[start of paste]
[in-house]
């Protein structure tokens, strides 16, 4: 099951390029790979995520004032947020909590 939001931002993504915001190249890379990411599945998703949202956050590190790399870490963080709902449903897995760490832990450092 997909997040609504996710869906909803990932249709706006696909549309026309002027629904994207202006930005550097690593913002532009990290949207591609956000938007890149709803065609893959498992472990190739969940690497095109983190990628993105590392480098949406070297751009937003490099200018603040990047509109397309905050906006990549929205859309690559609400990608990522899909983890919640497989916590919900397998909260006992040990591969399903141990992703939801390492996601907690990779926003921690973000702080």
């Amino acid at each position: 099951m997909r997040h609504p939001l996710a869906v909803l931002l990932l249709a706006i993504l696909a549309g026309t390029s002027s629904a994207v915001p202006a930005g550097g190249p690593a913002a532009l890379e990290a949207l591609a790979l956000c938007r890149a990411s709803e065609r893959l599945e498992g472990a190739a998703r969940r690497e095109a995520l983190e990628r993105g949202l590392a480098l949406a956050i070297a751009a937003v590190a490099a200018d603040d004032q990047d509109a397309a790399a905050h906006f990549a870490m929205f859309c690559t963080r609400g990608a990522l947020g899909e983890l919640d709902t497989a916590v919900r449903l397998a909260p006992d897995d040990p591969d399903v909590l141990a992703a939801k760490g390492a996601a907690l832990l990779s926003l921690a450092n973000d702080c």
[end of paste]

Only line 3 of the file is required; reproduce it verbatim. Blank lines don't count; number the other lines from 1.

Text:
């Amino acid at each position: 099951m997909r997040h609504p939001l996710a869906v909803l931002l990932l249709a706006i993504l696909a549309g026309t390029s002027s629904a994207v915001p202006a930005g550097g190249p690593a913002a532009l890379e990290a949207l591609a790979l956000c938007r890149a990411s709803e065609r893959l599945e498992g472990a190739a998703r969940r690497e095109a995520l983190e990628r993105g949202l590392a480098l949406a956050i070297a751009a937003v590190a490099a200018d603040d004032q990047d509109a397309a790399a905050h906006f990549a870490m929205f859309c690559t963080r609400g990608a990522l947020g899909e983890l919640d709902t497989a916590v919900r449903l397998a909260p006992d897995d040990p591969d399903v909590l141990a992703a939801k760490g390492a996601a907690l832990l990779s926003l921690a450092n973000d702080c």